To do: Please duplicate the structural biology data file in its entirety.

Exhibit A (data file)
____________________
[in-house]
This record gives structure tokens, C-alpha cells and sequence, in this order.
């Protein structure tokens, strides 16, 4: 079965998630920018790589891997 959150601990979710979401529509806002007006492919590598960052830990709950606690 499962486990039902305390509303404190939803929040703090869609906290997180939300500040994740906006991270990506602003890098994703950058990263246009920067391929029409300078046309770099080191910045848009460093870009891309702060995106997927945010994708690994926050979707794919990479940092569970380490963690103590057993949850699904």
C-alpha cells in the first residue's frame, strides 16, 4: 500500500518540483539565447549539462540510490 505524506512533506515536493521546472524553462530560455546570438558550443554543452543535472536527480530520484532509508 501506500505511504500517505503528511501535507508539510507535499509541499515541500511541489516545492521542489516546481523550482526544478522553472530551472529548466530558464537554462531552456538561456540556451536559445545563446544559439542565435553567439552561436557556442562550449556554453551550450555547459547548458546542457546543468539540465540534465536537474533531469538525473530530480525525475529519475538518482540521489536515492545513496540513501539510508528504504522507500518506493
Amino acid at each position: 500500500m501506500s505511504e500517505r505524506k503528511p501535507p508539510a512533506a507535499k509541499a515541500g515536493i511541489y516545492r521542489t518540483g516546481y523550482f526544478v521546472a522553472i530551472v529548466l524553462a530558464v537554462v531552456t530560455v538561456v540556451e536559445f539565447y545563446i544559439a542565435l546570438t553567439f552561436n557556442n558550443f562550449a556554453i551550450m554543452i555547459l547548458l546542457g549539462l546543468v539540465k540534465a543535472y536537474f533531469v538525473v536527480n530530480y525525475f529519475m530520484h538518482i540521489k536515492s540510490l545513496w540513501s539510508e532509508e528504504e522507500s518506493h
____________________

[in-house]
This record gives structure tokens, C-alpha cells and sequence, in this order.
């Protein structure tokens, strides 16, 4: 079965998630920018790589891997 959150601990979710979401529509806002007006492919590598960052830990709950606690 499962486990039902305390509303404190939803929040703090869609906290997180939300500040994740906006991270990506602003890098994703950058990263246009920067391929029409300078046309770099080191910045848009460093870009891309702060995106997927945010994708690994926050979707794919990479940092569970380490963690103590057993949850699904």
C-alpha cells in the first residue's frame, strides 16, 4: 500500500518540483539565447549539462540510490 505524506512533506515536493521546472524553462530560455546570438558550443554543452543535472536527480530520484532509508 501506500505511504500517505503528511501535507508539510507535499509541499515541500511541489516545492521542489516546481523550482526544478522553472530551472529548466530558464537554462531552456538561456540556451536559445545563446544559439542565435553567439552561436557556442562550449556554453551550450555547459547548458546542457546543468539540465540534465536537474533531469538525473530530480525525475529519475538518482540521489536515492545513496540513501539510508528504504522507500518506493
Amino acid at each position: 500500500m501506500s505511504e500517505r505524506k503528511p501535507p508539510a512533506a507535499k509541499a515541500g515536493i511541489y516545492r521542489t518540483g516546481y523550482f526544478v521546472a522553472i530551472v529548466l524553462a530558464v537554462v531552456t530560455v538561456v540556451e536559445f539565447y545563446i544559439a542565435l546570438t553567439f552561436n557556442n558550443f562550449a556554453i551550450m554543452i555547459l547548458l546542457g549539462l546543468v539540465k540534465a543535472y536537474f533531469v538525473v536527480n530530480y525525475f529519475m530520484h538518482i540521489k536515492s540510490l545513496w540513501s539510508e532509508e528504504e522507500s518506493h